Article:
Newswise — A patient’s confidence in their ability to schedule, plan for and properly conduct their part in colorectal screening methods is a key factor that predicts whether they intend to be tested, according to new research from Penn State College of Medicine. The findings suggest that educating patients could improve screening rates.
Although it’s recommended that adults between the ages of 50 and 75 undergo screening for colorectal cancer, only 65 percent of Americans were screened in 2010 according to the most recent data from the Centers for Disease Control and Prevention.
“We all know that screening for colorectal cancer makes a difference, but we’re really failing to get people adequately screened for it,” said lead researcher Dr. Mack T. Ruffin, chair of family and community medicine at the College of Medicine.
To improve screening rates, Ruffin worked with colleagues at the University of Michigan, Ann Arbor, and Michigan State University to understand the factors that influence a patient’s intent to be tested. The study included 570 men and women from 15 primary care practices in Detroit between 2012 and 2014. The researchers published their results in the American Journal of Preventive Medicine.
Self-efficacy – a patient’s belief that they can schedule the screening, plan for it and properly conduct their part in it – emerged as the most important factor.
“If you have high self-efficacy, you’re far more likely to intend to get screened,” Ruffin said. “It reflects knowledge experience, or understanding of the testing options. If you’re not sure how to do the test or get it done, you’re less likely to intend on getting it.”
A patient’s confidence may be particularly important for colorectal cancer screening. Both tests for colorectal cancer – colonoscopy and stool blood testing – involve a patient’s planning and preparation outside of their doctor’s office.
Self-efficacy explained associations between such factors as race, attitudes about the importance of the test and worries about the test.
One goal of the study was to look at how race is associated with intent to be screened. More than a third of study participants were African American, making this one of the largest studies to look at colorectal screening intent in this population.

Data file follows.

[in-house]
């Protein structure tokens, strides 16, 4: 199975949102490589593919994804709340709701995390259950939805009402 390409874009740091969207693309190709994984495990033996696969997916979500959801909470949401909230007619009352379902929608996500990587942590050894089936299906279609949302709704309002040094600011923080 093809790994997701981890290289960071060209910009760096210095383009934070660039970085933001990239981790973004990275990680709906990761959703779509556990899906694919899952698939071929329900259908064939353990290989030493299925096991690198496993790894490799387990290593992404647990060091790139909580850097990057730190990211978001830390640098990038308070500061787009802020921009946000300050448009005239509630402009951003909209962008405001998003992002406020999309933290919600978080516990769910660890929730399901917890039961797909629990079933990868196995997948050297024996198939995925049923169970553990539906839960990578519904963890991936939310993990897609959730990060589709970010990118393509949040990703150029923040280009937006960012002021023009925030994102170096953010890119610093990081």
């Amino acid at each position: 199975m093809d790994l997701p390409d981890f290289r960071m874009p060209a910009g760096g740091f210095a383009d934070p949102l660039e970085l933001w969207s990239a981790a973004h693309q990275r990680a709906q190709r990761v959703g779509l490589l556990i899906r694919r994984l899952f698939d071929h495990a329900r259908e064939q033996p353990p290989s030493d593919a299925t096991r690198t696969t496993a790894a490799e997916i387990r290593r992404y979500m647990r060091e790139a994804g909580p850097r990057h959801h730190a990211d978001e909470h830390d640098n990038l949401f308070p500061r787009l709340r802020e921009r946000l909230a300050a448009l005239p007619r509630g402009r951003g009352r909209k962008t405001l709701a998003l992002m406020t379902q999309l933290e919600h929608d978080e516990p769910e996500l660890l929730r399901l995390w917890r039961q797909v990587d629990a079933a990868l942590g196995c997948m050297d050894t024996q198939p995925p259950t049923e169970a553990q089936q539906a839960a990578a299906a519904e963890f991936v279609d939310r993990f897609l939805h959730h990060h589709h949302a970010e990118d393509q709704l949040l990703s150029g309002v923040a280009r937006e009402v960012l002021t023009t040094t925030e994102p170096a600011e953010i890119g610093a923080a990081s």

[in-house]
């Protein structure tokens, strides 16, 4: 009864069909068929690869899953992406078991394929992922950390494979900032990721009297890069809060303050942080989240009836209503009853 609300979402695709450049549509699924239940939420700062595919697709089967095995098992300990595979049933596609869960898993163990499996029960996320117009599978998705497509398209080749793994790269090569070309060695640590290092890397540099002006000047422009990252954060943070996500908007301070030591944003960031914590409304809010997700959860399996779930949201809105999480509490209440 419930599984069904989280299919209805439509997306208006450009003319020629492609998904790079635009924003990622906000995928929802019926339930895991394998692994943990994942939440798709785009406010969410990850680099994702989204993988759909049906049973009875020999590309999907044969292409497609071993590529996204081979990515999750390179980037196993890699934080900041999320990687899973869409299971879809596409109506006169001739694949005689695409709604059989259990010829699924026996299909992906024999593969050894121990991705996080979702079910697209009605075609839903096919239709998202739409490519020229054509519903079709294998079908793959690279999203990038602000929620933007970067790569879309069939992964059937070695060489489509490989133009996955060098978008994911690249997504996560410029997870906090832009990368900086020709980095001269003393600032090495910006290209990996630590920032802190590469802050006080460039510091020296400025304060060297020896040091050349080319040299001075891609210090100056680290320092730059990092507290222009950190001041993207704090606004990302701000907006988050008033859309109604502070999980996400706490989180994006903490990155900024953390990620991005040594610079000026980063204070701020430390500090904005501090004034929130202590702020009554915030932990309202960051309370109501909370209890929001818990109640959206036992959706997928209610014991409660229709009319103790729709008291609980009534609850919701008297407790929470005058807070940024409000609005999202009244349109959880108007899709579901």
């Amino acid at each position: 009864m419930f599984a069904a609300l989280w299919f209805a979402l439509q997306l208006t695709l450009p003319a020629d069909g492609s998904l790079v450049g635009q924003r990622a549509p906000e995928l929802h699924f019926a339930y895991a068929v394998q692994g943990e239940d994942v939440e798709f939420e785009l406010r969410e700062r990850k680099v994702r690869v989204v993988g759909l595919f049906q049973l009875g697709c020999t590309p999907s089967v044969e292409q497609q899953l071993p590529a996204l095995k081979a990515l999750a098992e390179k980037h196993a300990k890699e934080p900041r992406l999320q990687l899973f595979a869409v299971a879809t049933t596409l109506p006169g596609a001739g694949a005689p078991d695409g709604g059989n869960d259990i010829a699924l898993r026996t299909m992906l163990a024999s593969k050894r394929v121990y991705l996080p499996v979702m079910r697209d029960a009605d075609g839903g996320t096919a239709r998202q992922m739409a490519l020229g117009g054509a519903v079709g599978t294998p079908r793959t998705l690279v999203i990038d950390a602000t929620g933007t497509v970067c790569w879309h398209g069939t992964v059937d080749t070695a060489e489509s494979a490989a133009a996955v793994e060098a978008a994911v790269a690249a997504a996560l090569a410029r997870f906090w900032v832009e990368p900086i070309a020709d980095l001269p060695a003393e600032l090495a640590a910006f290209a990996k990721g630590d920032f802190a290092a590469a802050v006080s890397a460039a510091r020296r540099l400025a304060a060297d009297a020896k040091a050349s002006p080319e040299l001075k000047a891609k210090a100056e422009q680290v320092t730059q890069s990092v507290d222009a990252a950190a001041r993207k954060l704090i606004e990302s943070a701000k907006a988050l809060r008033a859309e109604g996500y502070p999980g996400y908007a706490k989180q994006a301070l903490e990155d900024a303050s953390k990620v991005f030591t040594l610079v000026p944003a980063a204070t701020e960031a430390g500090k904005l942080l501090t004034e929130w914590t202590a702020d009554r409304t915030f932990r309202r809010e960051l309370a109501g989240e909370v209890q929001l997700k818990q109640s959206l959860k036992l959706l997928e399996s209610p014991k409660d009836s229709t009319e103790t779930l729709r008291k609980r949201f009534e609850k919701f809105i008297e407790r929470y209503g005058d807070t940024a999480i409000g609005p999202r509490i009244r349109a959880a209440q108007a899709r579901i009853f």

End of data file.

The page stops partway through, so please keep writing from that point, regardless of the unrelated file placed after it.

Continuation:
“The African-American population in our study had higher intent to get screening and felt like they were more able to do it than the white population, which is unique for colorectal cancer screening,” Ruffin said.
The racial finding is unexplained, and the researchers plan to explore it further.
Another finding was more expected. Compared to men, women were less likely to think they were at risk of colorectal cancer – a common misconception.
“Women often will say, in focus groups or interviews or surveys, ‘It’s a man’s disease,’ when, in fact, it equally impacts men and women,” Ruffin said.
This, he explained, could influence how much women know about the tests, which might lower their self-efficacy around screening. Women in the study had lower self-efficacy around colorectal cancer screening than men.
Ruffin pointed out that women have more “competing demands” when it comes to staying on top of their health.
“They’ve got to worry about breast cancer, heart disease, ovarian cancer, menopause and getting a Pap smear,” he said.
Still, colorectal cancer must be presented as a women’s health issue, too, he emphasized.
The findings on perceived risk, self-efficacy, and intent to screen point to the importance of better patient education. “But that takes a lot of time,” Ruffin said.
Ruffin and collaborators are working on a way to streamline the decision-making process for colorectal cancer screening with an interactive tool. This could free up time for doctors to explain the tests and answer questions that may hinder patients from actually getting screened.
The new study is part of a larger one on the computerized decision aid. The researchers are investigating whether the tool improves screening rates and why. The tool also helps patients and their doctors decide between colonoscopy and stool blood testing, and the researchers will be looking to see if physicians follow this preference in their recommendations to patients.
Other researchers on this project were Masahito Jimbo, Ananda Sen, Melissa A. Plegue, Sarah T. Hawley, Mary Rapai, Minling Zhang and Yuhong Zhang, University of Michigan; and Karen Kelly-Blake, MSU.
National Cancer Institute funded this study. (R01CA152413)
About Penn State College of MedicineLocated on the campus of Penn State Health Milton S. Hershey Medical Center in Hershey, Pa., Penn State College of Medicine boasts a portfolio of nearly $110 million in funded research. Projects range from the development of artificial organs and advanced diagnostics to groundbreaking cancer treatments and understanding the fundamental causes of disease. Enrolling its first students in 1967, the College of Medicine has more than 1,700 students and trainees in medicine, nursing, the health professions and biomedical research on its Hershey campus and a regional campus in State College, Pa.